The dog days of summer are here, and the book releases keep marching on!
From high-profile returns from award-winning authors to can’t-miss additions to the genres of memoir, horror, poetry, and more, there’s something for every reader’s taste this month. So grab your towel and one of these 12 new July releases and head to the beach, because it’s time for some reading under the sun!
The Best Possible Experience
By Nishanth Injam
The Best Possible Experience is an emotionally rich collection of short stories that paint a fascinating portrait of contemporary India and its diaspora. Nishanth Injam’s stories prod at our understanding of home and departure with a classical elegance and modern eye. Beautiful at both the individual and collective levels, The Best Possible Experience is truly a profound debut.
By Colson Whitehead
It goes without saying that Colson Whitehead has already built one of the most impressive bibliographies in recent years—including two Pulitzer Prize-winning novels The Nickel Boys and The Underground Railroad—but we may look back on his Harlem saga and the breadth of its scope as one of his capstone achievements. As a direct sequel to his 2021 novel Harlem Shuffle, Crook Manifesto sees Ray Carney thrown back into his crooked ways amidst the turbulence of 1970’s New York. Whitehead is well-known for his propulsive scene work, insightful eye, and of course his trademark wit, but what he is building in this budding trilogy is something we rarely see in modern fiction: an epic of not only one flawed character, but also of a city through its most pivotal—and often brutal—transformations.
By Ruth Madievsky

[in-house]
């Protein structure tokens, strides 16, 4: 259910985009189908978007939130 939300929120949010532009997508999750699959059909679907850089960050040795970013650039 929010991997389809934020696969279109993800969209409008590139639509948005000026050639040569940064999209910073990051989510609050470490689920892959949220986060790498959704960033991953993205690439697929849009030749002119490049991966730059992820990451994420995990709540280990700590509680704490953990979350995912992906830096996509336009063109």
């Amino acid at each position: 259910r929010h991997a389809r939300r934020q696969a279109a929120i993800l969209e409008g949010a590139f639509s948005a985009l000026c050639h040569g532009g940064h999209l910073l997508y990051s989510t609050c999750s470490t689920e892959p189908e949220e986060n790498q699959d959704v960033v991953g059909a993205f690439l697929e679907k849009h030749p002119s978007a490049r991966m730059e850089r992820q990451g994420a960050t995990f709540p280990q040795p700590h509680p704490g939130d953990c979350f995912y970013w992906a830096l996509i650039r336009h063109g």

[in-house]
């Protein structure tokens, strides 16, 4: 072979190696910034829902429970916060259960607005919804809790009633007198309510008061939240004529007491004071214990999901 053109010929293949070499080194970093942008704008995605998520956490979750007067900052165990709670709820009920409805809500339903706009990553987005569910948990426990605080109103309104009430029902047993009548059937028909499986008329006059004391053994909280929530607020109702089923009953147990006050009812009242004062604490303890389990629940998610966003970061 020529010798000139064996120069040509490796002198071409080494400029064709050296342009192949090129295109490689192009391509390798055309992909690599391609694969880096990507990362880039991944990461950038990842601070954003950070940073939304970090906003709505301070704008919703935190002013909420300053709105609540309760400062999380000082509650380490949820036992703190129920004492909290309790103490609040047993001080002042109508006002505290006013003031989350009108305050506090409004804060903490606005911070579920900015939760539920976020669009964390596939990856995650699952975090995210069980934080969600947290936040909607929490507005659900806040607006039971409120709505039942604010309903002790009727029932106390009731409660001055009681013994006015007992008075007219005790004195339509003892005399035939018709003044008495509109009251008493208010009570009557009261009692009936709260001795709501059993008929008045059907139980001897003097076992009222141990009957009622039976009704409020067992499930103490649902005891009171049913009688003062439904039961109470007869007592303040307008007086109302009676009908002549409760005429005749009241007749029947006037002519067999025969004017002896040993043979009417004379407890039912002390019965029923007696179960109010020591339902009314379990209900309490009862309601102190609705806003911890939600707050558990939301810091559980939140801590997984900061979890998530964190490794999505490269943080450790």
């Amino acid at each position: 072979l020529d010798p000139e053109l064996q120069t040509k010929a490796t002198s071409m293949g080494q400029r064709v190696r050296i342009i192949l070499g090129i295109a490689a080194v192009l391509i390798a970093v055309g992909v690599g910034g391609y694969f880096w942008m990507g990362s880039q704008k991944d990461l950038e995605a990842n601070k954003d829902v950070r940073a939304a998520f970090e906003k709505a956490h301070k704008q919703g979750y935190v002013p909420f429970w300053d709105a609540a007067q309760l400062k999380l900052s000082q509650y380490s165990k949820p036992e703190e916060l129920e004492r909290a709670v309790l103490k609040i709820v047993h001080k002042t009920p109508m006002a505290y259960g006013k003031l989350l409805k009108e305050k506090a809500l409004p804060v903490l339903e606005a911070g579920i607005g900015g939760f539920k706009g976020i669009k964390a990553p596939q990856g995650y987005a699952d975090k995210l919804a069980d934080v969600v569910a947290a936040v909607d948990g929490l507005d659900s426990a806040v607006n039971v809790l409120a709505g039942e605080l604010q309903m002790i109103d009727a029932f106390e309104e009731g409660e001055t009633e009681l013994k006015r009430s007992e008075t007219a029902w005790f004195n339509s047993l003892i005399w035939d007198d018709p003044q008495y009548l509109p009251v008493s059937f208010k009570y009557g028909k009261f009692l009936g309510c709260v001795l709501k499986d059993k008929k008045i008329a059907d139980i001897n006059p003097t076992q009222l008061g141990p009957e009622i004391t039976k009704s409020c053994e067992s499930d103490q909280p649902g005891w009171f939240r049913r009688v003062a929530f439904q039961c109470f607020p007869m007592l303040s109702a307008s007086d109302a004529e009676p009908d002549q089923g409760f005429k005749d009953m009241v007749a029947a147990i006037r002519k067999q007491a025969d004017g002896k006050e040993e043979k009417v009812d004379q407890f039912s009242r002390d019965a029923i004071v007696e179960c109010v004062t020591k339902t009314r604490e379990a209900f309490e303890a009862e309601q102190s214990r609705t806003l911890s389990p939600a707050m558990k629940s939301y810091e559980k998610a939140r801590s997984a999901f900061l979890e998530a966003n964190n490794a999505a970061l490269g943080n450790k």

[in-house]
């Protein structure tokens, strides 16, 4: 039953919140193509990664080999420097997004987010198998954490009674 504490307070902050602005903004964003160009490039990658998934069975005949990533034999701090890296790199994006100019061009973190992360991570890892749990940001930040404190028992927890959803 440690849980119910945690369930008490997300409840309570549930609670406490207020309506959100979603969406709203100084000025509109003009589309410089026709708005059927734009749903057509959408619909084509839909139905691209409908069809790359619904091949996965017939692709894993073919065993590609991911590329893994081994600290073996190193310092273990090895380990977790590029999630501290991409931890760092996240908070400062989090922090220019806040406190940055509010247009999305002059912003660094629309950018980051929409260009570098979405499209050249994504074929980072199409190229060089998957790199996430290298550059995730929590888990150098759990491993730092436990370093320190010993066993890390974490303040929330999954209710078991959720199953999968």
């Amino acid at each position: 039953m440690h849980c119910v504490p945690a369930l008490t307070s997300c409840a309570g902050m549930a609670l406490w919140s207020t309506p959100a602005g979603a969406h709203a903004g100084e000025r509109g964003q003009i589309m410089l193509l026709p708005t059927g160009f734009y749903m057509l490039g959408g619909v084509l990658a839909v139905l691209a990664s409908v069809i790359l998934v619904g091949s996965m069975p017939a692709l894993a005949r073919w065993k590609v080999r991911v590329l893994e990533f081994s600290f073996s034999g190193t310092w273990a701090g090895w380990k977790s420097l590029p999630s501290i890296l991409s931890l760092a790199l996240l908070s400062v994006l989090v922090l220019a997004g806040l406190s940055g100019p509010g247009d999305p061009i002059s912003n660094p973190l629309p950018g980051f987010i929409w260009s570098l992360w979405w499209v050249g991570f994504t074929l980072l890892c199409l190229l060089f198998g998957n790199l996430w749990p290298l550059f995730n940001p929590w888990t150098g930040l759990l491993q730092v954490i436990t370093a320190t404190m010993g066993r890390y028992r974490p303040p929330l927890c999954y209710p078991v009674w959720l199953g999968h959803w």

On the night of her high school graduation, a young woman follows her older sister Debbie to Salvation, a Los Angeles bar patronized by energy healers, aspiring actors, and all around-misfits. But after sharing a bag of unidentified pills, the evening turns into a haze that culminates in Debbie going missing. Pulsing with danger and paranoia, Ruth Madievsky calls upon the propulsive uncertainty of a David Lynch movie to create this portrait of a young woman struggling with attempts at sobriety and sexual embodiment. All-Night Pharmacy is an old-school LA novel in the best way, a total fever dream of lingering violence and lost souls.
By Patrick deWitt
Patrick deWitt, whose previous novels include the national bestseller French Exit and the Booker Prize short-listed The Sisters Brothers, returns with a humorous and heartfelt story that is sure to resonate with book lovers. The Librarianist follows Bob Comet, a retired librarian who has saved his life through and for literature. With his trademark wit and compassion, deWitt delivers a stunning celebration of the extraordinary moments within a so-called ordinary life.